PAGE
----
So don't be a phone worm. When I was in medical school in the late '90s, I remember classmates making fun of a woman in our class who was pathologically attached to her cell phone. We'd all just learned the word "pathologic," and our family members were already asking us for medical advice, so we all felt comfortable making the diagnosis. Anyway, hers was the phone that would ring its Nokia ringtone multiple times a day to interrupt class back when this was still a novel occurrence:

In the year 2017, I'm not sure she'd even hit the average cell phone use. Recently, at my kids' gymnastics lesson, I was flanked by two women on cell phones. The first one sat to my right, bouncing off my shoulder as she sat. I forgave her for this, because she couldn't see me past the smartphone glued to her left ear. Then she proceeded to scream intermittently at two kids who were not in the gymnastics class, all while never removing the phone from her ear. I didn't blame the kids for being wound up; it was after school, and they were stuck in a building watching a sister when they would've undoubtedly preferred to be outside on the playground. But she couldn't be bothered to interrupt what seemed like a very non-urgent conversation.

I moved to a quieter place, sacrificing my chair for the floor. Then, three feet away, a second person started talking at full voice on her cell phone, telling the unfortunate listener on the other end repeatedly how pissed she'd been earlier in the day. Keep in mind, it was sunny and 66 degrees outside. Either person stepping outside to take her call would have been healthful and humane. But both women, insofar as my amateur observational skills could tell, sat in the middle of a crowded room and talked on their phones for the duration of the one-hour practice, save for the intermittent screaming at their kids. One child actually begged lady number two not to talk on the phone anymore, and was told to "zip it." A third man, who I assume was also a parent, broke his phone conversation only to tell a toddler to "stop fucking around." The toddler did not heed his instruction, and the man was soon sufficiently lost in his talking and texting to allow, shall we say, ample f'ing around, toddler-style. 

Sherry Turkle doesn't get into this directly in the brief video above, but this is all consistent with her observations that technology is killing social skills. We collectively show decreased empathy and a decreased ability for self-reflection. A big part of my job is handling sometimes delicate negotiations within clinics or within medical systems or between payers and doctors. In those situations, vulnerability is key. If the interested parties can't look one another in the eye and feel insecure and feel like their decisions impact the other people around the table, we get nowhere.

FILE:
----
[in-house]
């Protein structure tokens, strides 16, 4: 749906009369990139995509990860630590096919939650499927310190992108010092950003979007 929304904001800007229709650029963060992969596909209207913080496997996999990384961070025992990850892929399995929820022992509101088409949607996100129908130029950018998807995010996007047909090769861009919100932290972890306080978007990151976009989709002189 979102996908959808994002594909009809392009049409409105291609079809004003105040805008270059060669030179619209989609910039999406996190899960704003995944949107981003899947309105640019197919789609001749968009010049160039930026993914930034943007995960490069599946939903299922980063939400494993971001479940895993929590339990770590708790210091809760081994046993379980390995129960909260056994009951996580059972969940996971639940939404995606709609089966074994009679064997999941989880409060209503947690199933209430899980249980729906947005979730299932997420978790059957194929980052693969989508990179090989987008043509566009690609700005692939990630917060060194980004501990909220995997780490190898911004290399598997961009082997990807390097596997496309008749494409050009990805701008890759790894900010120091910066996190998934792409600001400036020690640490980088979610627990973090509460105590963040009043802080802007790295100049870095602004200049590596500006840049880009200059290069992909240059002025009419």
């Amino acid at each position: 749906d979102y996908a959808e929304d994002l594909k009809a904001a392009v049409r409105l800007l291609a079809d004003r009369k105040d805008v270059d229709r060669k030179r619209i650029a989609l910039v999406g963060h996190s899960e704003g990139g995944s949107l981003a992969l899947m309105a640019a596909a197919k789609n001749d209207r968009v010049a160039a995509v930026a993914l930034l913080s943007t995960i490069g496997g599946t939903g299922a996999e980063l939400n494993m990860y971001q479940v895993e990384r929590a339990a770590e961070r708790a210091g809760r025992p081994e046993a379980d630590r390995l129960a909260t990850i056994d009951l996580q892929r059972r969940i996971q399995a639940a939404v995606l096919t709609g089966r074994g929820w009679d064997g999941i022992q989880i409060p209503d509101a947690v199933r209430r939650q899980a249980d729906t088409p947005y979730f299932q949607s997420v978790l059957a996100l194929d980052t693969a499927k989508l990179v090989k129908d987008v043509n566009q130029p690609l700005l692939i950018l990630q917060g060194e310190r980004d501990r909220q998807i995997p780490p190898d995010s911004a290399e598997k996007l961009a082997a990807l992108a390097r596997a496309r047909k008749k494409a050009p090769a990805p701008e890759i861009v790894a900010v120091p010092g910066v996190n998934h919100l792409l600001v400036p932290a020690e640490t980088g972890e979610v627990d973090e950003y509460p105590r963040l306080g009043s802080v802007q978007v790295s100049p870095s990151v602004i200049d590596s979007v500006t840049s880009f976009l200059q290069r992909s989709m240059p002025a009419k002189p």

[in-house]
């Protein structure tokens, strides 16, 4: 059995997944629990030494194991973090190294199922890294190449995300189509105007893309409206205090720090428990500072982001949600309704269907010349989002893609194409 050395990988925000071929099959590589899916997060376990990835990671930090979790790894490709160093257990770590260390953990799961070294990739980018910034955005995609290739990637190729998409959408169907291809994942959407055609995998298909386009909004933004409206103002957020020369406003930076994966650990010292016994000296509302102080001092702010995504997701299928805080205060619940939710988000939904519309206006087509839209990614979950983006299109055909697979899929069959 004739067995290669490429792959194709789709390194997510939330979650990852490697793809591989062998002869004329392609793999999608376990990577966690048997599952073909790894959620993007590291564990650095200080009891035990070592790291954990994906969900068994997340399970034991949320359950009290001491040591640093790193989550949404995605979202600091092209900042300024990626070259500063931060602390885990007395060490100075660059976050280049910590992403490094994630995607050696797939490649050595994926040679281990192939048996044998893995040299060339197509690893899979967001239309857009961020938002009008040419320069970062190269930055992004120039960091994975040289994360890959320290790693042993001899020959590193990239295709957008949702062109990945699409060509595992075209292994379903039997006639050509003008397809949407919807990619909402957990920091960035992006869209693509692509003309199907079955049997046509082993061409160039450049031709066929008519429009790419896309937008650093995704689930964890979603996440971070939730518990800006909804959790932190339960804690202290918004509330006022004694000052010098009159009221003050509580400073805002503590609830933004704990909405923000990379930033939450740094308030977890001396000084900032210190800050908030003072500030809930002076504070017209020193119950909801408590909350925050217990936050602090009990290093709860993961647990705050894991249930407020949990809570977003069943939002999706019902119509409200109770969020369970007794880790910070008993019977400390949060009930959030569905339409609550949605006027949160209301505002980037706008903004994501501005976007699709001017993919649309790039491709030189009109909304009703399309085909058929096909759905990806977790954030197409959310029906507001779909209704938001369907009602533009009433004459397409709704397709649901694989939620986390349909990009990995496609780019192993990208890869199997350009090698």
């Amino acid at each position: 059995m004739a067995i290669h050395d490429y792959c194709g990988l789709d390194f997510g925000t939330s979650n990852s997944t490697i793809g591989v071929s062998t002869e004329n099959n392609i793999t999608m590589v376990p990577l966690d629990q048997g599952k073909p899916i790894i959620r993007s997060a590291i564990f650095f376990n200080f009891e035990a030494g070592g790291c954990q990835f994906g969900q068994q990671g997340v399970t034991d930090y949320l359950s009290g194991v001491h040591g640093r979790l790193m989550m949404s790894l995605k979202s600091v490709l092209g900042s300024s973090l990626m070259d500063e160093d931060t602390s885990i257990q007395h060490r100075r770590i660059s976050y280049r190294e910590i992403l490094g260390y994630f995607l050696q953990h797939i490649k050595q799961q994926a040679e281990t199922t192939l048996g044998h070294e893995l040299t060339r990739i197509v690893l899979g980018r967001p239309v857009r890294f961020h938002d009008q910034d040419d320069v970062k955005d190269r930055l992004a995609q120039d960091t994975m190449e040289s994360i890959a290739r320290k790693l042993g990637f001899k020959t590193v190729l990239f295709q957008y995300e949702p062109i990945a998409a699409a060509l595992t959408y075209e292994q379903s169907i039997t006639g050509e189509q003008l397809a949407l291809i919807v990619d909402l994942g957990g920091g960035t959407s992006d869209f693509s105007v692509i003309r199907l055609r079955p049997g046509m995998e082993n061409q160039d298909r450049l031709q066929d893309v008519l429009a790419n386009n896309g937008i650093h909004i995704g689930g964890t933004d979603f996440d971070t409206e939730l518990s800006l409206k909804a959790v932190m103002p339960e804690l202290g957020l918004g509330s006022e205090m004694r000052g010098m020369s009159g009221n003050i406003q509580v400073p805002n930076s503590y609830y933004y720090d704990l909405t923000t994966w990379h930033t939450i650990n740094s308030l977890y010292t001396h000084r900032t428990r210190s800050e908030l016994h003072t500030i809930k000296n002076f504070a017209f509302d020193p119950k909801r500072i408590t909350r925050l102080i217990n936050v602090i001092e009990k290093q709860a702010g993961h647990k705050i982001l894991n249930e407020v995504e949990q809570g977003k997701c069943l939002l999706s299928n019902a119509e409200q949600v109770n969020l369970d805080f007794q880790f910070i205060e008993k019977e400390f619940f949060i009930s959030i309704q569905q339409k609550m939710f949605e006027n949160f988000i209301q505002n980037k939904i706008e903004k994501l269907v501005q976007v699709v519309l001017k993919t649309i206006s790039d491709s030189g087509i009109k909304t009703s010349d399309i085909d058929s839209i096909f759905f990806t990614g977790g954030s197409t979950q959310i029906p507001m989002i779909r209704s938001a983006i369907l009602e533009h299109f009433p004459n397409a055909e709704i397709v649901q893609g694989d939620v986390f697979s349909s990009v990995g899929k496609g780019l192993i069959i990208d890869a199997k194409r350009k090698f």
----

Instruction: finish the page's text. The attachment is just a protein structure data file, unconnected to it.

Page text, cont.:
Don't get me wrong. I've taken my share of calls and texts in crowds. But I've felt like an asshole almost every time. So to keep from being a hypocrite, I've set my phone to no alerts for messages or emails, and I frequently put it on sleep mode, meaning it won't ring unless an immediate family member or neighbor calls (I figure the neighbors have the best view of my house burning down). And though I've occasionally feared that this would kill my productivity, I'm fairly certain now that it does the opposite. I'm more productive the more time I spend apart from my device. People think email is urgent, for example. According to psychologist Dan Ariely, it's not. Yuval Noah Harari, author of some incredible work including Sapiens, meditates for two hours a day. And the astonishingly productive computer scientist and self-help writer Cal Newport is "indifferent" to his smartphone, still subscribes to paper newspapers, and only upgraded from a flip phone because his wife guilted him into it when they had their first baby. 

So here's a challenge for this week: Go outside your phone (comfort) zone. The next time you're standing in line waiting for something to happen, or watching your kids jump on the trampoline, or between innings at a softball game, or waiting for a movie to start, leave your phone in your pocket. Better yet, take it to whatever vehicle brought you to the game (except your skateboard; skateboards are a bad place to store a phone). It'll be hard to do, but you have the strength. Concentrate on your breathing. Once you've safely stowed the phone away, look at the others around you. You might have to work for some eye contact, because they probably aren't following the same rules you are. While you're gyrating around trying to get them to look at you, think about their stories. It'll give you something to ask them about. If they won't talk to you, make like Yuval Harari and make this time your meditation. If you're not the meditative sort, think about what you want to accomplish with the rest of the day. Make a mental plan. For a few minutes, don't be a phone drone.

See also: CRANK UP THE BASSHOW ELSE CAN YOU CRANK UP THE BASS?SOCIAL MEDIA IS A SET OF COMMON PLATFORMS TO DRAW OUT OUR WORST TENDENCIES, HAVE SMARTPHONES DESTROYED A GENERATION?